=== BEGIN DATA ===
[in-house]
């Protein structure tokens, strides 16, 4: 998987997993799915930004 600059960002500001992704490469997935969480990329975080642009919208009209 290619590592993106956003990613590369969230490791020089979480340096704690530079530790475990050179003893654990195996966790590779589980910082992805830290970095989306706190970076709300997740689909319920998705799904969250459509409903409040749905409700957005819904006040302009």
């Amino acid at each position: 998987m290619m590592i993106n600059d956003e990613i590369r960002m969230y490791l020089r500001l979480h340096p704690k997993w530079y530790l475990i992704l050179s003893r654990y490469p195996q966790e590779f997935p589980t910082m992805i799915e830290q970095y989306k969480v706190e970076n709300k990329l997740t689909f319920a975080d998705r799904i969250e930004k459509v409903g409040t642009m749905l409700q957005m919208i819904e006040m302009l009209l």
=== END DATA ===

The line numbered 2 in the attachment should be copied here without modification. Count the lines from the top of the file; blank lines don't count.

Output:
């Protein structure tokens, strides 16, 4: 998987997993799915930004 600059960002500001992704490469997935969480990329975080642009919208009209 290619590592993106956003990613590369969230490791020089979480340096704690530079530790475990050179003893654990195996966790590779589980910082992805830290970095989306706190970076709300997740689909319920998705799904969250459509409903409040749905409700957005819904006040302009």